Have a Cocktail: Using Multiple Drugs to Treat Myeloma

Cocktails of three, four or even five drugs of various classes are turning myeloma into a chronic condition.
HEATHER MILLAR
PUBLISHED: DECEMBER 14, 2016
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Ron Malinowski, a retired engineer living outside Ann Arbor, Michigan, was diagnosed with multiple myeloma in December 2014. He underwent a stem cell transplant in August 2015, followed by a year of chemotherapy.

Still, the myeloma came back. In a two-week period in early September of this year, Malinowski’s myeloma seemed to explode.

“It just went crazy in one week,” Malinowski, 70, remembers. “It spread from my bones to my whole torso: my lungs, my intestines. We were afraid I wasn’t going to make it much longer.”

After trying just about everything else, Malinowski’s medical team put him on a “triplet” combination colloquially called “Elo-Rev-Dex.” One of the drugs in the combination, Empliciti (elotuzumab), was not yet approved for the treatment of myeloma when Malinowski was diagnosed; now, it’s approved as part of this combination, which includes: Empliciti, a monoclonal antibody, to enlist his own immune system to fight the cancer. An immune modulator, Revlimid (lenalidomide), that targets cancerous plasma cells while also boosting the immune system. Dexamethasone, a corticosteroid, which reduces cancer-induced inflammation and can kill some cancer cells.

Each of those agents works in a slightly different way to fight cancer; side effects can include blood clots, fatigue and lowered red and white blood cell counts. The combination worked for Malinowski. Within a month and a half, his blood tests indicated that he was experiencing a major remission.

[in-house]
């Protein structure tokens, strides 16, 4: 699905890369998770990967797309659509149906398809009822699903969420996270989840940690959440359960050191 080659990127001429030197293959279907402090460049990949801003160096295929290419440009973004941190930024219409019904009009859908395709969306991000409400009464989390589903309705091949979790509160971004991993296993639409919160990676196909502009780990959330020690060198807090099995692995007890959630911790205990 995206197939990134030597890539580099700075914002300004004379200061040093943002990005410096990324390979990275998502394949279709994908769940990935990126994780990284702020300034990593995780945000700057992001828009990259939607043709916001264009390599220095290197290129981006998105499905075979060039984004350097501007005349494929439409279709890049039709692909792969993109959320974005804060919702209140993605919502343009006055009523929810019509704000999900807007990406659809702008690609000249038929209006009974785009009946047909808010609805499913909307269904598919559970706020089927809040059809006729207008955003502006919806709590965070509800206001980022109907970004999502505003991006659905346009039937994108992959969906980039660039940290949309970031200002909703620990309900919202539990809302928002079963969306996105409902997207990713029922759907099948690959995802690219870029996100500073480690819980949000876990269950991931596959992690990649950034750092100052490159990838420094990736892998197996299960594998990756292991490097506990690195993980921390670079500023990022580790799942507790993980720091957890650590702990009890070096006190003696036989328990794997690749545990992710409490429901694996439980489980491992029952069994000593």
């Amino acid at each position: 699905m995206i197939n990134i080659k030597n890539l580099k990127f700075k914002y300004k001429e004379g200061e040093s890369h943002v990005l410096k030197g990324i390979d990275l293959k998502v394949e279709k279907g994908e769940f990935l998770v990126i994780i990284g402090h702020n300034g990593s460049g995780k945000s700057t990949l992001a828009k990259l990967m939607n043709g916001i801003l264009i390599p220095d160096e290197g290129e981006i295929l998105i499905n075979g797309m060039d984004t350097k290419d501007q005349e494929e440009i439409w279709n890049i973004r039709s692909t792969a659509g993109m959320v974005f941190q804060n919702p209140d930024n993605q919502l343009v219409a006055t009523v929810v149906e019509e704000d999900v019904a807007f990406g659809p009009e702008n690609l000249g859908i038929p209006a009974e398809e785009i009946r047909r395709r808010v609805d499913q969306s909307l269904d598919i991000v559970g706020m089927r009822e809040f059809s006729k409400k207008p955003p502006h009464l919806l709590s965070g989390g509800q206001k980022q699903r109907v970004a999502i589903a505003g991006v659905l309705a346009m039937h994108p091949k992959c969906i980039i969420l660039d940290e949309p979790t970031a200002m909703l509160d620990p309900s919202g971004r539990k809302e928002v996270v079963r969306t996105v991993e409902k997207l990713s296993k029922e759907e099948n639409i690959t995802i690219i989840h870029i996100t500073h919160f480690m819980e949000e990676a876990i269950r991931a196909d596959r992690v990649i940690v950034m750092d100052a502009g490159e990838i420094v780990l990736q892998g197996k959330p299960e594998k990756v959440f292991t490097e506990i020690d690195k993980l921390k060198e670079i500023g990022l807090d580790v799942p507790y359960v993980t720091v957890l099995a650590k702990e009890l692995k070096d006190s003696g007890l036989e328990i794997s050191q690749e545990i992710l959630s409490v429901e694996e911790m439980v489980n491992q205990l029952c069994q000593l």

“It’s ‘minimal residual disease’ now,” Malinowski says. “It’s amazing to be part of this cutting-edge change.”

A multiple myeloma diagnosis used to mean that a patient could only expect to survive three to five years. Today, that landscape has changed so much that it’s almost unrecognizable. Multiple myeloma remains incurable, but it is becoming more manageable. Doctors are beginning to talk of it as a “chronic disease.” Some are becoming optimistic enough to say that a cure might be possible within a decade.

“Twenty years ago, when I was in training, multiple myeloma was awful,” says Craig Cole, M.D., Malinowski’s doctor and an assistant professor in the Division of Hematology/Oncology at the University of Michigan. “Everyone was dying in three years or less. Now, people are surviving and surviving. And with the new drugs, they’re surviving with quality of life.” Progress has been steady over the last decade, with eight new drugs making their way into the myeloma toolbox between 2004 and 2014.

Then, in 2015, four additional treatments were approved by the FDA and one was given a new indication, demonstrating that progress had made a quantum leap. Among the treatments approved last year is the Elo-Rev-Dex triplet. Empliciti hones in on a protein called SLAMF7, which sits on the surface of myeloma cells, and then stimulates the body’s immune system to attack those cells. The recently approved Darzalex (daratumumab) is also a monoclonal antibody, but it targets a different protein on the surface of myeloma cells, CD38.



Talk about this article with other patients, caregivers, and advocates in the Myeloma CURE discussion group.
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